• Process: Mental processes involved in creative thought or creative work.

  • Person: Personality traits or personality types associated with creativity.

  • Product: Products which are judged to be creative by a relevant social group.

  • Press (Environment): The external forces that effects creative person or process (e.g. sociocultural context, trauma)

In this section, historical and recent research in the field of creativity assessment will be presented. Although, every single creativity test, scale or rating will not be discussed, instead the focus will be on the historical milestones and contemporary methods of creativity assessment. This chapter embraced the integrative review approach with the aim of assessing, critiquing and synthesizing the literature on assessment of creativity.

2.1 Assessing the creative process

Psychometric measures of creative process and potential has been extensively implied in the field. These processes involve cognitive factors that lead to creative production like finding and solving problems, selective encoding (i.e. selecting info that is relevant to problem and ignoring distractions), evaluation of ideas, associative thinking, flexibility and divergent thinking. Nevertheless, from this long list of cognitive factors the assessment of creative process mostly relied on divergent thinking in the creativity assessment tests. Even researchers in Ref. [24] underlined the irony in the study of creativity, although creativity itself requires novel and original solutions to a problem, researchers mostly focused on divergent thinking (DT) tasks. Not only major efforts were put on developing DT tests, even the earliest DT tests are still widely used in creativity research and educational areas. Divergent thinking can be explained as a thought process used to generate creative ideas via searching for many possible solutions. Whereas, convergent thinking is the ability to arrive the “correct” solution. Guilford [25] who came up with these concepts clearly underlined the difference between them.

In convergent thinking tests, the examinee must arrive at one right answer. The information given generally is sufficiently structured so that there is only one right answer… An example with verbal material would be: “What is the opposite of hard?” In divergent thinking, the thinker must do much searching around, and often a number of answers will do or are wanted. If you ask the examinee to name all the things, he can think of that are hard, also edible, also white, he has a whole class of things that might do. It is in the divergent thinking category that we find the abilities that are most significant in creative thinking and invention (p. 8)

In divergent thinking it is important to produce as many responses to verbal or figural stimuli as possible such that, more is better in DT. After the examinee come up with various answers, testers score them. The scoring is based on the concepts of originality (uniqueness of responses to a given stimuli), fluency (number of responses produced to a given stimuli), flexibility (number and/or uniqueness of categories of responses to a given stimuli) and elaboration (to add details to the ideas produced for a given stimuli) [25, 26]. As Guilford pioneered the research on creativity, initial efforts to assess it came from him and his colleagues too. Though, there were others who developed test batteries to measure creative thinking abilities and focused mostly on process components (e.g., Kogan and Wallach, Torrance, Mednick).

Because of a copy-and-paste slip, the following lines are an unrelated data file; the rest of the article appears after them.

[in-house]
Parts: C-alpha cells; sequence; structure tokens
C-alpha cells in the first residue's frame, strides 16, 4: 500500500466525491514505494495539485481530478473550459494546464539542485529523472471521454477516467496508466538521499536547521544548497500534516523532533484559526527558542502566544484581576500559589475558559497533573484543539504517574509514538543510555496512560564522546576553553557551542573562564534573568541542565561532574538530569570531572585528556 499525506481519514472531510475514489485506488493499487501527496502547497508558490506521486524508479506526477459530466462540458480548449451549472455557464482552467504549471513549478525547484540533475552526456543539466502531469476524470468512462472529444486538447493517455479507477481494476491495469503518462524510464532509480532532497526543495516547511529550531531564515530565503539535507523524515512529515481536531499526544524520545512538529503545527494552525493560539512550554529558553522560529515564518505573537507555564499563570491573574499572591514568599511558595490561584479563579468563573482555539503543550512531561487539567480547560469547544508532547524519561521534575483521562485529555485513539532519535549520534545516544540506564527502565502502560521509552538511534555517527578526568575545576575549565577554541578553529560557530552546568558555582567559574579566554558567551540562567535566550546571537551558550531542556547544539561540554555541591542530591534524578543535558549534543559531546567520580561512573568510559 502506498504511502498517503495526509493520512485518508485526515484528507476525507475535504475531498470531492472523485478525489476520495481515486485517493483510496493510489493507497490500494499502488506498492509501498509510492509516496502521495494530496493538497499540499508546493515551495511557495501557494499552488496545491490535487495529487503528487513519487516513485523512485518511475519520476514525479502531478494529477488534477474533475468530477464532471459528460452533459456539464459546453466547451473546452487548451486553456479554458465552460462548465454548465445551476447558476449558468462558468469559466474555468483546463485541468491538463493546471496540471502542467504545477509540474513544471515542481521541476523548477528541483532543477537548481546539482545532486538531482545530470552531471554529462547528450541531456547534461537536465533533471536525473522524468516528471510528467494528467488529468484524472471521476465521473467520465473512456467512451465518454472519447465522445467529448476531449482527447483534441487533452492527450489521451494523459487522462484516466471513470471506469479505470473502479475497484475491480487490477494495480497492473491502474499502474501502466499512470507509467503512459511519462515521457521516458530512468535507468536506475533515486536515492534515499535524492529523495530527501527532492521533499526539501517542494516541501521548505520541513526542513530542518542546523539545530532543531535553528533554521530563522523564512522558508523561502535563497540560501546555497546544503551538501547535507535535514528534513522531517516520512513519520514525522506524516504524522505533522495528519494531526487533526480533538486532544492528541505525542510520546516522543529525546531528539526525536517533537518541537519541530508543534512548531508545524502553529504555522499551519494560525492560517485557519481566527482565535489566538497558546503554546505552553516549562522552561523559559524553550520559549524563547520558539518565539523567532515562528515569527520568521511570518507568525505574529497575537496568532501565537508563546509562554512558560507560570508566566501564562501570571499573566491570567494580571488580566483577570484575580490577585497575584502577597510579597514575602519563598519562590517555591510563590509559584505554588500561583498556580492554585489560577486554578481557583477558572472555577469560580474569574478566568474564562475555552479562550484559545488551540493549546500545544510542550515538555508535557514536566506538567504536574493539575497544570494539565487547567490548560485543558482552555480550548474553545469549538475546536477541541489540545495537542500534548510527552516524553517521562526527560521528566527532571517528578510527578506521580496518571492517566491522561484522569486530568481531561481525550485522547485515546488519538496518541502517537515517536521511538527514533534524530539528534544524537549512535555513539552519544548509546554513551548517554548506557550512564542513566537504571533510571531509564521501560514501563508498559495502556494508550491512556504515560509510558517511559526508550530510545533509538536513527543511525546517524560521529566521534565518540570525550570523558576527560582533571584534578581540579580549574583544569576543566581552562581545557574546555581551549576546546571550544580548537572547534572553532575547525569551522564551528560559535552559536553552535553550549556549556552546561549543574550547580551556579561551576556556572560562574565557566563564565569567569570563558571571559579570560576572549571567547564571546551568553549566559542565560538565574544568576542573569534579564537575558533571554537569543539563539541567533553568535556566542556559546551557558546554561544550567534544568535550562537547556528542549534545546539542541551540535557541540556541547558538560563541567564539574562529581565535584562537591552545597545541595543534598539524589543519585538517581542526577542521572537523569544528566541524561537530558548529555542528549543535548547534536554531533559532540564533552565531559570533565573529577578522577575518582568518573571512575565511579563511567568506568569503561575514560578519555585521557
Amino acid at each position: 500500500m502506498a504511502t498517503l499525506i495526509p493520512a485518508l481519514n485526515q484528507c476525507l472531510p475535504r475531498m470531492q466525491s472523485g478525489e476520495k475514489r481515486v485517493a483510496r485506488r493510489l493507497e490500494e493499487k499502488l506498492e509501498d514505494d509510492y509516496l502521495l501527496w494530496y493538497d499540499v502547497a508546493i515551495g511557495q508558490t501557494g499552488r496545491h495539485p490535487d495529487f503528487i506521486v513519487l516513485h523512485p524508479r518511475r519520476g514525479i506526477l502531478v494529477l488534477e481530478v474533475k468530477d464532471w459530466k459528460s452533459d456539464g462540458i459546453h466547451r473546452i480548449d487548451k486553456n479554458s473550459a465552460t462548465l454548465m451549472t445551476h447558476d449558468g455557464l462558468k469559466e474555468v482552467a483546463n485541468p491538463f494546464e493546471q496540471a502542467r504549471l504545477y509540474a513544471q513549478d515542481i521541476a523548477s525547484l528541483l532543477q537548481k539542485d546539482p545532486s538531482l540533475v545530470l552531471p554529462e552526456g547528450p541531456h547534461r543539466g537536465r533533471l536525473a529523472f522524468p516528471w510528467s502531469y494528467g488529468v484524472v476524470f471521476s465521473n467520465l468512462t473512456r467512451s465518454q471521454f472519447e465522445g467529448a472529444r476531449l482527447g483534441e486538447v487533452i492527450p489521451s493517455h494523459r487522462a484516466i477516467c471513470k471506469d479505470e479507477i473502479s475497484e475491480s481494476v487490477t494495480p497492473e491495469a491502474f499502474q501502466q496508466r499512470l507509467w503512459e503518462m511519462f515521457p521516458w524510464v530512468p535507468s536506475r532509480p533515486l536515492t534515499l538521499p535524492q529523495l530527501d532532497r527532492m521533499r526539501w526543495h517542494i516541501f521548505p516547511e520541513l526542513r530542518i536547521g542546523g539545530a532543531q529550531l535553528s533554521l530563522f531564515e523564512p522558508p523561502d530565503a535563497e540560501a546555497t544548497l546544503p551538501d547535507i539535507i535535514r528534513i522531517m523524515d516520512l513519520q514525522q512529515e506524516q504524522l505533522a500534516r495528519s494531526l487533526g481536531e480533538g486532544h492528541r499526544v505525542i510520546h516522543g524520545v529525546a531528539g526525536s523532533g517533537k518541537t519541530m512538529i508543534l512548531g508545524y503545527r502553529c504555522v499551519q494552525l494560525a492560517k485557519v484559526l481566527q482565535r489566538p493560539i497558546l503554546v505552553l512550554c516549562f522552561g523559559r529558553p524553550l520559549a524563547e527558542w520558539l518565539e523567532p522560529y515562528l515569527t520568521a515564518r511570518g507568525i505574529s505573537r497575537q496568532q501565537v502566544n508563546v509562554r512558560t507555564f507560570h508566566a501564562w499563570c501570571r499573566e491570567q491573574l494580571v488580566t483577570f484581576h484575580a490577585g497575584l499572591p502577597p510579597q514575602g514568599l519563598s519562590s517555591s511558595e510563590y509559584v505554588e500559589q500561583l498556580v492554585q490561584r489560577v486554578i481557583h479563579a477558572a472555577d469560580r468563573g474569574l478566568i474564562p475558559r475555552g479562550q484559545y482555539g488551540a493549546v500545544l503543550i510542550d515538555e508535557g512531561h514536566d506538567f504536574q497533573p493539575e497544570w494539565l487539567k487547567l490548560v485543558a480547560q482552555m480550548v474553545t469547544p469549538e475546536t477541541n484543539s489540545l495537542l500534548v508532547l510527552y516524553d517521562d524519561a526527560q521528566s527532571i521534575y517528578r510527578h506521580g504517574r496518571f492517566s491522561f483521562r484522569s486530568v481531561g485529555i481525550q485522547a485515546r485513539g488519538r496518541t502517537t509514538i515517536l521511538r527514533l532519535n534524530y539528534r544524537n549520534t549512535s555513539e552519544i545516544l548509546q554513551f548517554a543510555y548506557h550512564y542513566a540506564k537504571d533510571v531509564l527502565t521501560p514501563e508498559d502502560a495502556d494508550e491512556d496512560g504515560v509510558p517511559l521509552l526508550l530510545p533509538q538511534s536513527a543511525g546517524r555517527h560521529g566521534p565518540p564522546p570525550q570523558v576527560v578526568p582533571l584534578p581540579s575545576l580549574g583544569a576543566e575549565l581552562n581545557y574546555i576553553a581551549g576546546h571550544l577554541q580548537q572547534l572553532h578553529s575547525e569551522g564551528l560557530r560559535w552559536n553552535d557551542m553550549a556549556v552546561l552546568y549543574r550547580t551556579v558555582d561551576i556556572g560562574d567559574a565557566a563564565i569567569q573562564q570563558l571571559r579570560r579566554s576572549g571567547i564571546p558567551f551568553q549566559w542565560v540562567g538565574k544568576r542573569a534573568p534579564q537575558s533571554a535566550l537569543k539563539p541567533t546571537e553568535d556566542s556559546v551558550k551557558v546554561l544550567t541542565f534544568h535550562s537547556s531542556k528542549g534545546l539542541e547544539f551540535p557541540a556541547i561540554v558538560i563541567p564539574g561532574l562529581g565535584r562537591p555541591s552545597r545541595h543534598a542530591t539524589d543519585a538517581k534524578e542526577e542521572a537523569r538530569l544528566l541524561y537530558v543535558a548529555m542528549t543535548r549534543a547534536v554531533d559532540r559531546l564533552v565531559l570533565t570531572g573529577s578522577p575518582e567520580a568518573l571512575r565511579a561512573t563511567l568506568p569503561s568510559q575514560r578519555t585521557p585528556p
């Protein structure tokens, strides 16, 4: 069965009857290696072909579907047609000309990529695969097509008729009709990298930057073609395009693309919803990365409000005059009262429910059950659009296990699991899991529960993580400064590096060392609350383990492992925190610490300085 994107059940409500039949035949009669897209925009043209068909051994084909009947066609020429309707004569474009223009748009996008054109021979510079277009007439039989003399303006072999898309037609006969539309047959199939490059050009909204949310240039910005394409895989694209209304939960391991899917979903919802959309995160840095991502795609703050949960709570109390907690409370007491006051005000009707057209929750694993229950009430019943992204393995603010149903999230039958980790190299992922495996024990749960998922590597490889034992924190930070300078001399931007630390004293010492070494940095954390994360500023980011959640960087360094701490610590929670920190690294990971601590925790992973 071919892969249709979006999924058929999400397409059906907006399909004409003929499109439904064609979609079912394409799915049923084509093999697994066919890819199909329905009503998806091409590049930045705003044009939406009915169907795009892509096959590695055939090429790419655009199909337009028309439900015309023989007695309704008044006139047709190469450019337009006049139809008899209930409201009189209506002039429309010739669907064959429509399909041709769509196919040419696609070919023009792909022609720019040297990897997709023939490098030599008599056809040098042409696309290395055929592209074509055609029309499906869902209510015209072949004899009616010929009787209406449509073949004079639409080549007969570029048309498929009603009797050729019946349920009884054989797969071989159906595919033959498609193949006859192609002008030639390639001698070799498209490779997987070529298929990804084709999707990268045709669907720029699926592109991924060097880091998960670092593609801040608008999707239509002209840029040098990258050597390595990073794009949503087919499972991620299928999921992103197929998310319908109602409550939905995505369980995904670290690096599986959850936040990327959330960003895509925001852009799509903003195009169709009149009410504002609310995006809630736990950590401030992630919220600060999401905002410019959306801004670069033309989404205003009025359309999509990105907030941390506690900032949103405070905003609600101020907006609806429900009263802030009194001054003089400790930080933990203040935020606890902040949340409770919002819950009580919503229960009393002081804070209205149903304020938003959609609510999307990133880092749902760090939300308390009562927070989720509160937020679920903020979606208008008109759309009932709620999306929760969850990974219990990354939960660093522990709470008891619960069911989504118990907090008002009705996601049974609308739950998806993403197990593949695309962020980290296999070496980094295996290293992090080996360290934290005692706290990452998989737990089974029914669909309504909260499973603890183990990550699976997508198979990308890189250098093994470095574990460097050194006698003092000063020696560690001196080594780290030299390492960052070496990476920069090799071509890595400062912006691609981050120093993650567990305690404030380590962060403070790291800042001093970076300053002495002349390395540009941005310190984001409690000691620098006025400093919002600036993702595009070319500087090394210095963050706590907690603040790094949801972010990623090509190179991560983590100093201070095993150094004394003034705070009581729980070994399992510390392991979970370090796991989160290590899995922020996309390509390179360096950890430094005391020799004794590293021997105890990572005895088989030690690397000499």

Structure of Intellect Divergent Thinking Test: Guilford’s famous Structure of Intellect Model (SOI) was mainly about defining and analyzing the factors constitute intelligence and he proposed 24 distinct types of DT [27]. His model covers 180 (6x5x5) intellectual abilities organized along three dimensions namely; operations (evaluation, convergent production, divergent production, memory, cognition), contents (visual, auditory, symbolic, semantic, behavioral) and products (units, classes, relations, systems, transformation, implications). Guilford’s SOI battery included several DT tasks like; in figural implications examinees were required to add lines to simple figures to create a new figure or in semantic units, listing commonly mentioned consequences of an impossible event, such as people not needing to sleep. Other examples include the Making Objects task (fluency with figural systems); in which participants make a new object from the provided four and by using alt least two of them or the Name Grouping task (flexibility with symbolic classes) which requires participants, given a set of names, forming subgroups based on different rules.

“Guilfordian” Tests: Guilford’s work was so influential that it was followed, replicated and reinterpreted by different researchers in 60s. Wallach and Kogan [28] argued that creativity tests should be administered in a game-like environment and should not apply time limitations. With this in mind, they focused on assessing creativity in children and developed the Instances Test (list as many things that move wheels, things that make noise) and the Uses Test (tell me the different ways you can use knife, tire or like in Ref. [29] toothpicks, chair or bricks). Wallach and Kogan proposed a different perspective than Guilford, not in the content of the test but for the target age group and way of administration (for a detailed discussion on the effects of different testing environments see reference [30]). Testing the divergent thinking ability of children would allow the educators and educational institutions to recognize their creatively able children and provide the necessary support and enrichment in their education.